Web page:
Purpose, structure and delivery of default rate will be discussed
On the eve of a provincial election, the Alberta government has struck an independent committee to review the electricity retail market and make suggestions on how to reduce price volatility, a sore point for many consumers.
“Albertans pay, on average, about the same for electricity as people in most other provinces,” said Ted Morton, minister of energy. “However, our prices do fluctuate from month-to-month for those who are not on a fixed-rate contract, and sometimes quite significantly. We recognize the volatility of the variable rate is a concern for many families, and it is a concern for government.”
As part of its review, the four-person committee will examine how the default rate is calculated and determine ways to mitigate price fluctuations. The committee will also review whether Alberta needs a default rate, and if needed, discuss ways it could be better designed and delivered. The committee will also look at the all-in cost of electricity, and consider how charges other than energy use are determined and approved for payment by consumers.
“The current system has been in place for more than a dozen years and has worked well,” said Morton. “But like with any long-running program, we believe there is room for improvement, and we want to find it.”
Not everyone is happy with the government’s decision. Liberal Energy Critic Kent Hehr says he doesn’t expect a new committee to provide Albertans with much relief from skyrocketing power bills.
“Everyone knows deregulating electricity was a colossal failure,” Hehr says. “It seems like the best we can expect from the PC government is yet another consultation, another committee, another report that will eventually collect dust on a shelf somewhere, its recommendations ignored by a do-nothing government that’s long lost its way.”
Hehr says that before the PCs deregulated electricity, Alberta had among the lowest power bills in the country but since deregulation, rates among the highest in Canada and Alberta businesses have had to shut down their operations during periods of spiking electricity costs.
He accuses the Redford government of delaying tactics before a provincial election.
“Re-announcing this committee is just another Redford delaying tactic,” Hehr says. “Rather than just admitting that the PCs screwed up with deregulation, they’ve put together yet another committee that won’t report until after the election’s over. It’s just another way to bury an issue that’s important to Albertans.”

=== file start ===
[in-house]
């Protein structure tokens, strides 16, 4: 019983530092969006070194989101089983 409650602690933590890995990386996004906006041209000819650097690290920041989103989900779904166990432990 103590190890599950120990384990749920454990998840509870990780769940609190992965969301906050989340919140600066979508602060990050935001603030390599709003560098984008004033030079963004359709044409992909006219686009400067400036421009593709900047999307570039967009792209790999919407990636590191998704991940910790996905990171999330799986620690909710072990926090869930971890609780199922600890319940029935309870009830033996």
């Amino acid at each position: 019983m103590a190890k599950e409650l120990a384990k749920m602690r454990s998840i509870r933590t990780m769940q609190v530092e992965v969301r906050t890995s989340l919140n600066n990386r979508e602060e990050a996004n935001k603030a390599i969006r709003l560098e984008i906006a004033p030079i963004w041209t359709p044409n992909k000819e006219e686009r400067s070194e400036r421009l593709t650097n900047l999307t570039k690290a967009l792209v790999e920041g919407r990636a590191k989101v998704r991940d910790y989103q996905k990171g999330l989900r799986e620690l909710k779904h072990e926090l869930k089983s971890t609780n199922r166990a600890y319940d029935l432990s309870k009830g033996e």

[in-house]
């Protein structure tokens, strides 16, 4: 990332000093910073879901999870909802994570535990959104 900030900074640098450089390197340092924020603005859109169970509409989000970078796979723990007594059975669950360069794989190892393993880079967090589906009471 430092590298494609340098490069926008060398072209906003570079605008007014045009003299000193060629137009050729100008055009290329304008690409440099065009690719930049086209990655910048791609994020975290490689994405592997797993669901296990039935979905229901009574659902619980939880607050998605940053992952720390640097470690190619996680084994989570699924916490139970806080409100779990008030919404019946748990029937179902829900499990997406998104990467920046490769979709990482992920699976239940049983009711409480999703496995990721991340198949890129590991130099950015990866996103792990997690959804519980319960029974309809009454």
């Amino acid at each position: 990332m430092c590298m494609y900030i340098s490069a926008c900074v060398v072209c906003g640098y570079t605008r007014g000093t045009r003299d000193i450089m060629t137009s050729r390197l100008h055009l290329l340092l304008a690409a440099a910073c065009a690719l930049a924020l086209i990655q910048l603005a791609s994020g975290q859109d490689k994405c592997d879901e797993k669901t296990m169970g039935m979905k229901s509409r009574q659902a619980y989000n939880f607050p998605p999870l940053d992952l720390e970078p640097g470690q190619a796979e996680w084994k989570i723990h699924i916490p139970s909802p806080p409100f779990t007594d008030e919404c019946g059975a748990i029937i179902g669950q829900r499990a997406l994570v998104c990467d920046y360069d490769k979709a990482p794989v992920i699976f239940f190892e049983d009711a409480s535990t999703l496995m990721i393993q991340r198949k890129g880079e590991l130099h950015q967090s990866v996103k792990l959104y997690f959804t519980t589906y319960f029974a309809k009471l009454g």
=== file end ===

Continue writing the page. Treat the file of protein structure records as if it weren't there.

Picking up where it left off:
Hehr says what the Alberta government should do is stabilize power prices by allowing utilities to buy electricity up to a year in advance and increasing the powers of the market surveillance administrator to oversee power companies and mitigate price spikes.
The review committee will be chaired by Ted Pound, current member and former chair of the Utilities Consumer Advocate Advisory Board, and will also include Dr. C.R. (Sid) Carlson, adjunct professor at the University of Alberta’s School of Business; Rick Cowburn, a consultant and principal of Vidya Knowledge Systems Corp; and Nat Treadway, a consultant and member of Distributed Energy Financial Group LLC.
“Every family, business and industry in our province relies on electricity to meet their daily needs,” said Pound. “We will carefully consider each group’s concerns to ensure we are making the right recommendations for all Albertans.”
The committee members will consider expert advice from several regulating bodies, including the Alberta Utilities Commission (AUC) and the Market Surveillance Administrator (MSA). Electric distribution owners, electric retailers, and associations representing municipalities, power producers and consumers will be invited to present to the committee.
The Utilities Consumer Advocate (UCA) will represent consumers’ interests to the committee including issues around pricing and procurement of electricity. Individual consumers will also have an opportunity to provide input directly through an online survey, details of which will be made public in May.
Approximately 70 per cent of consumers pay the variable (default) rate, an indication that many Albertans are not comfortable signing a contract for their electricity usage. Currently, consumers who prefer stable electricity rates have the option of signing a contract with one of 11 service providers or requesting an equalized, monthly payment plan. Information on these companies is available on the Utilities Consumer Advocate’s website at www.ucahelps.alberta.ca.
The review is part of a four-point plan announced by Premier Alison Redford. Other measures include:
- requesting the AUC to freeze ancillary costs included on Albertans’ power bills including distribution, transmission, rider and administration charges  until the completion of the review;
- amending a regulation affecting deposits for energy marketers and fixed-rate contracts to ensure more options are available for consumers who need them; and
- supporting the AUC in its efforts on performance based rates, which will serve as an incentive for industry to find efficiencies with electricity distribution.
The committee will make recommendations to government by early summer of this year.